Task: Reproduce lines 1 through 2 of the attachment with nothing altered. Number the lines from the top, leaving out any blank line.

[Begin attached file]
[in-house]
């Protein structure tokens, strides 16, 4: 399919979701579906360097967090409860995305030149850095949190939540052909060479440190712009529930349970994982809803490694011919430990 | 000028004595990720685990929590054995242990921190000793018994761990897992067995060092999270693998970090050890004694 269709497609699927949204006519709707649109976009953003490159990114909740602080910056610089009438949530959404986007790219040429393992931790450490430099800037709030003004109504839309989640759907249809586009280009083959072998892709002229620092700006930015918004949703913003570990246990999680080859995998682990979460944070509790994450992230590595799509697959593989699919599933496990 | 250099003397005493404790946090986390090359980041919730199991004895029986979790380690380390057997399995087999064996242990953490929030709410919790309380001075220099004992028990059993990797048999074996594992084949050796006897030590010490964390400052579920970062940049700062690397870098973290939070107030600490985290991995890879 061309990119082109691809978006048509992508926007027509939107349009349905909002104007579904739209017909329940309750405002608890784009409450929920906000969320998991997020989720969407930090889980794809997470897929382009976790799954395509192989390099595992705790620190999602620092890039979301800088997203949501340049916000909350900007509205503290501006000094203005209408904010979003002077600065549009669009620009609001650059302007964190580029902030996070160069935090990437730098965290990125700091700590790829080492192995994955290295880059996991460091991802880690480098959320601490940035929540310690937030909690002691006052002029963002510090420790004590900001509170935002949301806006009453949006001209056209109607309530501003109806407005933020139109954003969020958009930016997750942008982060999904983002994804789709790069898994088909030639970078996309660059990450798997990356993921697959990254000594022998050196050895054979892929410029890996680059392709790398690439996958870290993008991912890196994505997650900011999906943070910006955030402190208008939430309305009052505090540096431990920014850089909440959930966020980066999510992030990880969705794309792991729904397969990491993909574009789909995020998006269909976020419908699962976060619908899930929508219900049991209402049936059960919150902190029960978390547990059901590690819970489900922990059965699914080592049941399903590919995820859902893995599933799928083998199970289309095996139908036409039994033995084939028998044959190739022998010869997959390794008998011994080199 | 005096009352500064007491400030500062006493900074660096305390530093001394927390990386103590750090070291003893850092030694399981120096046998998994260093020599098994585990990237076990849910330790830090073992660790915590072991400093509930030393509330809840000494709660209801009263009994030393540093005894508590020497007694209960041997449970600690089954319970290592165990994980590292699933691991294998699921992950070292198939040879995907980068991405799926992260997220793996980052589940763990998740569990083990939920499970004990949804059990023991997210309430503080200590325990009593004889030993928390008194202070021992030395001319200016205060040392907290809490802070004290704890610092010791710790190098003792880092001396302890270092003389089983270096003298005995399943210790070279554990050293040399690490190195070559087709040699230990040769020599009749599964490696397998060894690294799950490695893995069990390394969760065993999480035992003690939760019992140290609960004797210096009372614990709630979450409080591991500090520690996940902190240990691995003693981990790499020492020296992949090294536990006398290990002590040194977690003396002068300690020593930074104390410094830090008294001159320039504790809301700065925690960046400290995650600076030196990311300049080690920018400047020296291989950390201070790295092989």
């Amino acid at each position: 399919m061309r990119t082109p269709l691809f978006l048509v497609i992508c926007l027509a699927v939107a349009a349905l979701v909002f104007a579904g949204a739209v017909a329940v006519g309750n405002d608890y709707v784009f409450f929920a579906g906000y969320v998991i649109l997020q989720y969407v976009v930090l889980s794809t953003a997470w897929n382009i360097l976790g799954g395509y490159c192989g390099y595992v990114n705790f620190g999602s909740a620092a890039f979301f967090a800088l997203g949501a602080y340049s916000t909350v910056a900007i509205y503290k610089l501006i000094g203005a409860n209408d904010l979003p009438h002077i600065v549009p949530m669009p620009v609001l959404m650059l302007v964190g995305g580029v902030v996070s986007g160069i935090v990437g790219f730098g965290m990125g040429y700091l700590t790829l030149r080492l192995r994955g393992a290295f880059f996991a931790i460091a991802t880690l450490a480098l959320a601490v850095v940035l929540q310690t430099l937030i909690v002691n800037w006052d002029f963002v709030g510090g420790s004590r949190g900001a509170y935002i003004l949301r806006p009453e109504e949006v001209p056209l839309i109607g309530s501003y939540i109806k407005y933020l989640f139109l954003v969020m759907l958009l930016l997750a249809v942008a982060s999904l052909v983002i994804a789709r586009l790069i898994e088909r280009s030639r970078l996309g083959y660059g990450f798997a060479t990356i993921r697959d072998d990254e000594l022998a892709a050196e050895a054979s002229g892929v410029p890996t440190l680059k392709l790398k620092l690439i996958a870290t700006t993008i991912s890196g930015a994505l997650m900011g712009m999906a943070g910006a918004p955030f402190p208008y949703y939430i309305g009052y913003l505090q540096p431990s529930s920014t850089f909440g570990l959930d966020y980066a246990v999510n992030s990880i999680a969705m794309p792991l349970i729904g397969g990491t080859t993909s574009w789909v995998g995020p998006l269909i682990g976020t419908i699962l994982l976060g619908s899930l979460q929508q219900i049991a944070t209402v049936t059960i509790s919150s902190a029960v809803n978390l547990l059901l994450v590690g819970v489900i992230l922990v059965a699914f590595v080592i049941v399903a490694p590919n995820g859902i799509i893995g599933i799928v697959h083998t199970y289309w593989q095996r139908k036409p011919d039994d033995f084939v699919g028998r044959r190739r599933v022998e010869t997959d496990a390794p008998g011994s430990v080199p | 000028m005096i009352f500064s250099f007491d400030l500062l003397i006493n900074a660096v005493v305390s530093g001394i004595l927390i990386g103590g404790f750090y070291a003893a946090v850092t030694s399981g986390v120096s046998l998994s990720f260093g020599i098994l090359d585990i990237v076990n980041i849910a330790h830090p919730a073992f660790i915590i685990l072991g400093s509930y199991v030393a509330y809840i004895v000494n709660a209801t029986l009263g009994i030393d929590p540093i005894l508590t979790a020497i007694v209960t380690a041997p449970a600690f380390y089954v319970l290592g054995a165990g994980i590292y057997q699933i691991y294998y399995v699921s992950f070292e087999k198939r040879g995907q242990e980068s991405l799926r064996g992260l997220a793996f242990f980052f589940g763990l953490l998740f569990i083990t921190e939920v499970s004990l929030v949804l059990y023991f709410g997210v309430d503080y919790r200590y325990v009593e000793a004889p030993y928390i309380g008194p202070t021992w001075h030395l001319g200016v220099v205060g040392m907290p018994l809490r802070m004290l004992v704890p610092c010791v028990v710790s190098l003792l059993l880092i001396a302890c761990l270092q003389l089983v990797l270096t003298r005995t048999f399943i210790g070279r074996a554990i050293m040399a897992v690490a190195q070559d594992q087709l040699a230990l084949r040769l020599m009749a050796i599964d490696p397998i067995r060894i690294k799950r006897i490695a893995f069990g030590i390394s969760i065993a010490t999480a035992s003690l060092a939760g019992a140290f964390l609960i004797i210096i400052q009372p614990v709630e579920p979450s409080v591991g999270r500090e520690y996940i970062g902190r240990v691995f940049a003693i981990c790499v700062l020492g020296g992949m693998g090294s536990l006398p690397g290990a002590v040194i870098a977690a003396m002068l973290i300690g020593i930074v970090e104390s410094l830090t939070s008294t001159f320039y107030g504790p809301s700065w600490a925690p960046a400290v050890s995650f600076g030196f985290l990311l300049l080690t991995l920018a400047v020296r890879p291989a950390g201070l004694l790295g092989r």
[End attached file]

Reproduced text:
[in-house]
């Protein structure tokens, strides 16, 4: 399919979701579906360097967090409860995305030149850095949190939540052909060479440190712009529930349970994982809803490694011919430990 | 000028004595990720685990929590054995242990921190000793018994761990897992067995060092999270693998970090050890004694 269709497609699927949204006519709707649109976009953003490159990114909740602080910056610089009438949530959404986007790219040429393992931790450490430099800037709030003004109504839309989640759907249809586009280009083959072998892709002229620092700006930015918004949703913003570990246990999680080859995998682990979460944070509790994450992230590595799509697959593989699919599933496990 | 250099003397005493404790946090986390090359980041919730199991004895029986979790380690380390057997399995087999064996242990953490929030709410919790309380001075220099004992028990059993990797048999074996594992084949050796006897030590010490964390400052579920970062940049700062690397870098973290939070107030600490985290991995890879 061309990119082109691809978006048509992508926007027509939107349009349905909002104007579904739209017909329940309750405002608890784009409450929920906000969320998991997020989720969407930090889980794809997470897929382009976790799954395509192989390099595992705790620190999602620092890039979301800088997203949501340049916000909350900007509205503290501006000094203005209408904010979003002077600065549009669009620009609001650059302007964190580029902030996070160069935090990437730098965290990125700091700590790829080492192995994955290295880059996991460091991802880690480098959320601490940035929540310690937030909690002691006052002029963002510090420790004590900001509170935002949301806006009453949006001209056209109607309530501003109806407005933020139109954003969020958009930016997750942008982060999904983002994804789709790069898994088909030639970078996309660059990450798997990356993921697959990254000594022998050196050895054979892929410029890996680059392709790398690439996958870290993008991912890196994505997650900011999906943070910006955030402190208008939430309305009052505090540096431990920014850089909440959930966020980066999510992030990880969705794309792991729904397969990491993909574009789909995020998006269909976020419908699962976060619908899930929508219900049991209402049936059960919150902190029960978390547990059901590690819970489900922990059965699914080592049941399903590919995820859902893995599933799928083998199970289309095996139908036409039994033995084939028998044959190739022998010869997959390794008998011994080199 | 005096009352500064007491400030500062006493900074660096305390530093001394927390990386103590750090070291003893850092030694399981120096046998998994260093020599098994585990990237076990849910330790830090073992660790915590072991400093509930030393509330809840000494709660209801009263009994030393540093005894508590020497007694209960041997449970600690089954319970290592165990994980590292699933691991294998699921992950070292198939040879995907980068991405799926992260997220793996980052589940763990998740569990083990939920499970004990949804059990023991997210309430503080200590325990009593004889030993928390008194202070021992030395001319200016205060040392907290809490802070004290704890610092010791710790190098003792880092001396302890270092003389089983270096003298005995399943210790070279554990050293040399690490190195070559087709040699230990040769020599009749599964490696397998060894690294799950490695893995069990390394969760065993999480035992003690939760019992140290609960004797210096009372614990709630979450409080591991500090520690996940902190240990691995003693981990790499020492020296992949090294536990006398290990002590040194977690003396002068300690020593930074104390410094830090008294001159320039504790809301700065925690960046400290995650600076030196990311300049080690920018400047020296291989950390201070790295092989």